Driving Miss Daisy

by Alfred Uhry

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The play spans a period of twenty-five years in an unbroken series of segments. At the beginning of the play, Daisy Werthan, a seventy-two-year-old, southern Jewish widow, has just crashed her brand-new car while backing it out of the garage. After the accident, her son Boolie insists that she is not capable of driving. Over her protests, he hires a driver—Hoke Coleburn, an uneducated African American who is sixty. At first, Daisy wants nothing to do with Hoke. She is afraid of giving herself the airs of a rich person, even though Boolie is paying Hoke's salary. She strongly values her independence, so she also resents having someone around her house.

For the first week or so of Hoke's employment, Daisy refuses to let him drive her anywhere. He spends his time sitting in the kitchen. One day, however, he points out that a lady such as herself should not be taking the bus. He also points out that he is taking her son's money for doing nothing. Daisy responds by reminding Hoke that she does not come from a wealthy background, but she relents and allows him to drive her to the grocery store. She insists on maintaining control, however, telling him where to turn and how fast to drive. On another outing, she gets upset when he parks in front of the temple to pick her up, afraid that people will thinking she is giving herself airs.

One morning Boolie comes over after Daisy calls him up, extremely upset. She has discovered that Hoke is stealing from her—a can of salmon. She wants Boolie to fire Hoke right away. Her words also show her prejudice against African Americans. Boolie, at last, gives up. When Hoke arrives, Boolie calls him aside for a talk. First, however, Hoke wants to give something to Daisy—a can of salmon to replace the one he ate the day before. Daisy, trying to regain her dignity, says goodbye to Boolie.

Hoke continues to drive for Daisy. She also teaches him to read and write. When she gets a new car, he buys her old one from the dealer.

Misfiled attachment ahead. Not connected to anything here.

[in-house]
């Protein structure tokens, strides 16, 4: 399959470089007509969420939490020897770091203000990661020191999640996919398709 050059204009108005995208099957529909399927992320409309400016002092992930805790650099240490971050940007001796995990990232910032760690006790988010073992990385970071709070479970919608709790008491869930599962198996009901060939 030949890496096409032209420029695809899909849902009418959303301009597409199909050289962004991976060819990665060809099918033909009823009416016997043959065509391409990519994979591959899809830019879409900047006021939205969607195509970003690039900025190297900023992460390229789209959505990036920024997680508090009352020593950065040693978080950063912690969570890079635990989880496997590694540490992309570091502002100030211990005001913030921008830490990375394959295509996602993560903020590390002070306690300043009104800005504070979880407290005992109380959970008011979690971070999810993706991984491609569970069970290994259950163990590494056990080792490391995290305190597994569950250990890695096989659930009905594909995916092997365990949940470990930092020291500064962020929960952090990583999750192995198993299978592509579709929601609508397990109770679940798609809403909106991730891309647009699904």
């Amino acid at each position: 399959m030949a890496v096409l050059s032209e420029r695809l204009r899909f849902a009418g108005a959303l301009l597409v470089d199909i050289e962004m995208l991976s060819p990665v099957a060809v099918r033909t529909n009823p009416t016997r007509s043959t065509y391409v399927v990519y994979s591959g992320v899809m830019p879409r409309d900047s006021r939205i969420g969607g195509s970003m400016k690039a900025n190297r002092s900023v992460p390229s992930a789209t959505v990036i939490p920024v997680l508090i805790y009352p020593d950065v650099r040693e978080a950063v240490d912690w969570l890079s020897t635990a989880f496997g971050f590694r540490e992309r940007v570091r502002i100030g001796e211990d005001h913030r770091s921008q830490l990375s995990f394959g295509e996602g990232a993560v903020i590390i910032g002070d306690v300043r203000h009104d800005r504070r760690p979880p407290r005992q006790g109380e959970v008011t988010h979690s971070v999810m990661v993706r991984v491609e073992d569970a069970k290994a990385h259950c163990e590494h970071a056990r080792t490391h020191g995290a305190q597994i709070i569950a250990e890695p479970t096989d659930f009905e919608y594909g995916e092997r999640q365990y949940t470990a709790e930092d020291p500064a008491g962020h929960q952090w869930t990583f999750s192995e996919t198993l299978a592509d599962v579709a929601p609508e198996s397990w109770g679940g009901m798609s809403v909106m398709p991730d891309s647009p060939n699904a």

When Daisy is in her eighties, she makes a trip by car to Alabama for a family birthday party. She is upset that Boolie will not accompany her, but he and his wife are going to New York and already have theater tickets. On the trip, Daisy learns that this is Hoke's first time leaving Georgia. Suddenly, Daisy realizes that Hoke has taken a wrong turn. She gets frantic and wishes aloud that she had taken the train instead. The day is very long. It is after nightfall that they near Mobile. Hoke wants to stop to urinate, but Daisy forbids him from doing so as they are already late. At first Hoke obeys her, but then he pulls over to the side of the road. Daisy exclaims at his impertinence, but Hoke does not back down.

Hoke is exceedingly loyal to Daisy, but not so loyal that he does not use another job offer as leverage to get a pay raise. He tells Boolie how much he enjoys being fought over. One winter morning, there is an ice storm. The power has gone out and the roads are frozen over. On the telephone, Boolie tells Daisy he will be over as soon as the roads are clear. Right away, however, Hoke comes in. He has experience driving on icy roads from his days as a deliveryman. When Boolie calls back, Daisy tells him not to worry about coming over because Hoke is with her.


(This entire section contains 963 words.)

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the next segment, Daisy is on her way to temple, but there is a bad traffic jam. Hoke tells her that the temple has been bombed. Daisy is shocked and distressed. She says the temple is Reformed and can't understand why it was bombed. Hoke tells his own story of seeing his friend's father hanging from a tree, when he was just a boy. Daisy doesn't see why Hoke tells the story—it has nothing to do with the temple—and she doesn't even believe that Hoke got the truth. She refuses to see Hoke's linkage of prejudice against Jews and African Americans. Though she is quite upset by what has happened, she tries to deny it.

Another ten years or so has passed. Daisy and Boolie get into an argument about a Jewish organization's banquet for Martin Luther King, Jr. Daisy assumes Boolie will go with her, but he doesn't want to. He says it will hurt his business. Daisy plans on going, nonetheless. Hoke drives her to the dinner. At the last minute, she offhandedly invites Hoke to the dinner, but he refuses because she didn't ask him beforehand, like she would anyone else.

As Daisy gets older, she begins to lose her reason. One day Hoke must call Boolie because Daisy is having a delusion. She thinks she is a schoolteacher and she is upset because she can't find her students' papers. Before Boolie's arrival, she has a moment of clarity, and she tells Hoke that he is her best friend.

In the play's final segment, Daisy is ninety-seven and Hoke is eighty-five. Hoke no longer drives; instead, he relies on his granddaughter to get around. Boolie is about to sell Daisy's house—she has been living in a nursing home for two years. Hoke and Boolie go to visit her on Thanksgiving. She doesn't say much to either of them, but when Boolie starts talking she asks him to leave, reminding him that Hoke came to see her. She tries to pick up her fork and eat her pie. Hoke takes the plate and the fork from her and feeds her a small bite of pie.